NIAGARA FALLS, N.Y. (WIVB)– Water woes continue in Niagara Falls. Some people living in the city didn’t have water for months this winter after pipes froze but they told News 4, they’re still paying for it.
“If I had known this is how I was going to be treated when I bought a house here, I definitely would’ve thought twice about buying a house in Niagara Falls,” said Anthony Salciccioli.
The City of Niagara Falls put Salciccioli on the drip program this winter, which meant he had to keep a certain amount of water running to keep his pipes from freezing. It didn’t work.
“The plumbers unfroze my line from my box in my driveway to my main line in my house, that was all unfrozen, but the frozen part was in the street,” he said.
Salciccioli told News 4 he was without water from February to the end of March but the Niagara Falls Water Board still sent him a bill. News 4 also talked to his neighbor on Hyde Park Blvd. who said she was also charged for service when her pipes were frozen.
“I didn’t want to pay it because I didn’t have service,” Salciccioli said. “I told them I didn’t have service for half of the cycle, I’ll pay half of it because that’s when I had water.”
He said the Water Board told him he has to pay the entire bill, or they’ll turn his water off.
The Water Board confirmed they have a $98 minimum usage charge that people have to pay even if they don’t use any water at all.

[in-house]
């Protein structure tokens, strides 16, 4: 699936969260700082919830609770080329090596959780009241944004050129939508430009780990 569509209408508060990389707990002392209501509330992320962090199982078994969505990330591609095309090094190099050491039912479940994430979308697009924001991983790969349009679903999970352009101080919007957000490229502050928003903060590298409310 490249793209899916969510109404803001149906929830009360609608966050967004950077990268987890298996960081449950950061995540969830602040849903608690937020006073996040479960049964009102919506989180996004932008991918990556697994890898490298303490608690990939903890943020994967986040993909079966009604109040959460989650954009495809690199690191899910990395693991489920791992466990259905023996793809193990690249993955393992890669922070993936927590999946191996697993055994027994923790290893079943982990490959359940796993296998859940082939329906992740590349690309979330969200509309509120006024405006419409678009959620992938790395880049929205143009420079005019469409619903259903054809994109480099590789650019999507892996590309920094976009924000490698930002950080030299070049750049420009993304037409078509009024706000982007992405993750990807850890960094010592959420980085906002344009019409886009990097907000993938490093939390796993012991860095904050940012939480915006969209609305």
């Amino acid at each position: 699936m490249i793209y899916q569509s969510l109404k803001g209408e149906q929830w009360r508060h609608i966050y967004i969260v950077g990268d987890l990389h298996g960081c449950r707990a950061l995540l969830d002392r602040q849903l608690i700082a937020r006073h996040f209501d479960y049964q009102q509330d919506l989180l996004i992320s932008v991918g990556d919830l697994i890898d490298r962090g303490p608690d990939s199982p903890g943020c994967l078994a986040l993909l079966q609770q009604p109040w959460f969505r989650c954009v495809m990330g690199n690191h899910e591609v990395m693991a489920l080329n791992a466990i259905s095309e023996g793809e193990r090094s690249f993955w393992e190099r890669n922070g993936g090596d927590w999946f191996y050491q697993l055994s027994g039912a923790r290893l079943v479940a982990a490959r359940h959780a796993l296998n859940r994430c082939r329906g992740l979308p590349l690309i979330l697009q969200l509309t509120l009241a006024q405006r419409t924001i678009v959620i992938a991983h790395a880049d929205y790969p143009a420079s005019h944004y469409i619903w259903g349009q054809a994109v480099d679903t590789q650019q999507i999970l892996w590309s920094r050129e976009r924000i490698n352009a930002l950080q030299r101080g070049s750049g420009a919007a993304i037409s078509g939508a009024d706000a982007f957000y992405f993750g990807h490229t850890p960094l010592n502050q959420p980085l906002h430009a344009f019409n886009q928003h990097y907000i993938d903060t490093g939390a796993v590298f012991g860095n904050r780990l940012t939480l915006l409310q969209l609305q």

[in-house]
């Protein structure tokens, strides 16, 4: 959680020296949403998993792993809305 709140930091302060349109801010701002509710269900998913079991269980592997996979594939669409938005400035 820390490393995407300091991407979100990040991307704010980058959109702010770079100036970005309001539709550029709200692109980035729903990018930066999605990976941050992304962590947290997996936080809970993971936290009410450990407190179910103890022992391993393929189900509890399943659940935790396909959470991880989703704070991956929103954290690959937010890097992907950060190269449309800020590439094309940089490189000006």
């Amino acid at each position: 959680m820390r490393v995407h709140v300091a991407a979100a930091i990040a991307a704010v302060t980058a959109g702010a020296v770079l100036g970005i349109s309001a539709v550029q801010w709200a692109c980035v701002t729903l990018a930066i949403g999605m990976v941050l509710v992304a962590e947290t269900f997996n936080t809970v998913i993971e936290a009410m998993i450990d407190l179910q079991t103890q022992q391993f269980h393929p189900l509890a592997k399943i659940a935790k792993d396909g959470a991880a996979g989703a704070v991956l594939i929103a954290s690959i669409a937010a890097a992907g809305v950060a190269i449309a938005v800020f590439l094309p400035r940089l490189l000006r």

At least 250 people didn’t have water this winter, according to Mayor Paul Dyster.
“What was extraordinary in this case is individuals who had water running had pipes freeze, which is very, very rare,” said Dyster.
He plans to appeal to the Water Board to get that minimum charge dropped.
“Trying to charge people for water they couldn’t receive, during a time they were in very serious hardship for weeks, I think seems a little predatory,” said Dyster.
The Mayor’s actions may not happen soon enough for Salciccioli, who’s water could be turned off on Monday.
“To have that many people go without water and then expect them to wait for it to be thawed, and then charge them for their water when they don’t even have it, it’s absolutely unconscionable,” said Salciccioli. “It just feels like I’m getting robbed.”
We reached out to the Water Board and they told us they are looking into the problem.
Mayor Dyster told News 4 engineers have tested the ground in Niagara Falls to see why the pipes froze so quickly this year. The city is still waiting for the results of that study.